The PPI remediation guidelines that have been issued by the FSA will be impossible for UK insurers and other financial institutions to achieve without significant, rapid investment, Charter UK reported on Tuesday.
Payment Protection Insurance compensation has already proved a significant problem for the sector, having to cough up over £1 billion in payouts in the past year.
The main problem, according to Charter UK, is that the FSA has “completely underestimated the processes and resources that banks and other financial services organisations will need to implement in order to comply the FSA’s rigid deadlines for remediating and managing existing PPI complaints.”
If the FSA decides to stick to the guidelines in their current form, the industry is almost certainly going to fail to meet the requirements, Charter warned.
Paul Clark, CEO of Charter UK said, “the FSA guidelines in their current format are nigh-on difficult for the industry to achieve. If the guidelines are not reviewed, financial institutions need to urgently review the systems they have in place to deal with this problem.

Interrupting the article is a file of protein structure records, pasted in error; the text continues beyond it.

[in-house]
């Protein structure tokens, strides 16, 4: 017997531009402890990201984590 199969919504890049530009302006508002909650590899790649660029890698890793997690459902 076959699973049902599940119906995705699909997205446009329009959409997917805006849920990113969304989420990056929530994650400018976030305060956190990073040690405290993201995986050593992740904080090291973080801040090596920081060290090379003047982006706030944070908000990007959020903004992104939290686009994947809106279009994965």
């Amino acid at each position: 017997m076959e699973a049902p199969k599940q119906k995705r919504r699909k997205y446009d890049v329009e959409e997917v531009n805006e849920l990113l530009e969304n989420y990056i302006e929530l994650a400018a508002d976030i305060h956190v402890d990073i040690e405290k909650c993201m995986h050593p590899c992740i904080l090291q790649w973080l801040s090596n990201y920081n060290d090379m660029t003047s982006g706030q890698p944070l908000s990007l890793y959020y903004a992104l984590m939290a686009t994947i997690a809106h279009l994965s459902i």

“Those firms that have invested in dedicated complaints handling technology solutions are in a much better position to cope than those relying on legacy systems and processes – but we are going to see some epic failures across the industry if the guidelines are maintained in their current state.”
The FSA’s guidance on ‘root cause analysis’ currently obligates firms to look at all previous PPI complaints they’ve received in order to identify any systematic failings in their sales procedures and complaints handling.At this stage, any consumers that may have been affected by these failings will need to be contacted and offered redress for any losses – even if they haven’t actually complained.
Huge numbers of PPI claims are already overwhelming the banks and other financial companies, with a growing number of frustrated customers now taking their cases to the Financial Ombudsman Service (FOS). As a result, PPI complaints currently make up more than half of the FOS’s total workload.